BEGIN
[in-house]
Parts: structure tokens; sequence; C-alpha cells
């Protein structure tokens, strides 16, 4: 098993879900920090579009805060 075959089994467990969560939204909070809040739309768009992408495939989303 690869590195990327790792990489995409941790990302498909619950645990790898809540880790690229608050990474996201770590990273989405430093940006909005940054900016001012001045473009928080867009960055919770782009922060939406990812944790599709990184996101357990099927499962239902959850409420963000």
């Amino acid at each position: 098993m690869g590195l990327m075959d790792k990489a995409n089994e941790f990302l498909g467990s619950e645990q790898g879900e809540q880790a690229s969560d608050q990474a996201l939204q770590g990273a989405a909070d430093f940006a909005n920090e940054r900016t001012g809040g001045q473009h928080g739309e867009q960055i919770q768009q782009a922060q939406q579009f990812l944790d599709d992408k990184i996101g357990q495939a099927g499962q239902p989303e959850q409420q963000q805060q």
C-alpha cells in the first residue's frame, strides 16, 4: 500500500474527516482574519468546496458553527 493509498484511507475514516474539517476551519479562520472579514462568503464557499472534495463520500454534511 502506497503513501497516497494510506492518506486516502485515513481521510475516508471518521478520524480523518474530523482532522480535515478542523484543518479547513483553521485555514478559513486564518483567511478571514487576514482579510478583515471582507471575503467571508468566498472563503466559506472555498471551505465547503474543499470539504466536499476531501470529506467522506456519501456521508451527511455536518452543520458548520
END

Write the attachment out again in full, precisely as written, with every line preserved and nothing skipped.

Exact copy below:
[in-house]
Parts: structure tokens; sequence; C-alpha cells
């Protein structure tokens, strides 16, 4: 098993879900920090579009805060 075959089994467990969560939204909070809040739309768009992408495939989303 690869590195990327790792990489995409941790990302498909619950645990790898809540880790690229608050990474996201770590990273989405430093940006909005940054900016001012001045473009928080867009960055919770782009922060939406990812944790599709990184996101357990099927499962239902959850409420963000």
């Amino acid at each position: 098993m690869g590195l990327m075959d790792k990489a995409n089994e941790f990302l498909g467990s619950e645990q790898g879900e809540q880790a690229s969560d608050q990474a996201l939204q770590g990273a989405a909070d430093f940006a909005n920090e940054r900016t001012g809040g001045q473009h928080g739309e867009q960055i919770q768009q782009a922060q939406q579009f990812l944790d599709d992408k990184i996101g357990q495939a099927g499962q239902p989303e959850q409420q963000q805060q």
C-alpha cells in the first residue's frame, strides 16, 4: 500500500474527516482574519468546496458553527 493509498484511507475514516474539517476551519479562520472579514462568503464557499472534495463520500454534511 502506497503513501497516497494510506492518506486516502485515513481521510475516508471518521478520524480523518474530523482532522480535515478542523484543518479547513483553521485555514478559513486564518483567511478571514487576514482579510478583515471582507471575503467571508468566498472563503466559506472555498471551505465547503474543499470539504466536499476531501470529506467522506456519501456521508451527511455536518452543520458548520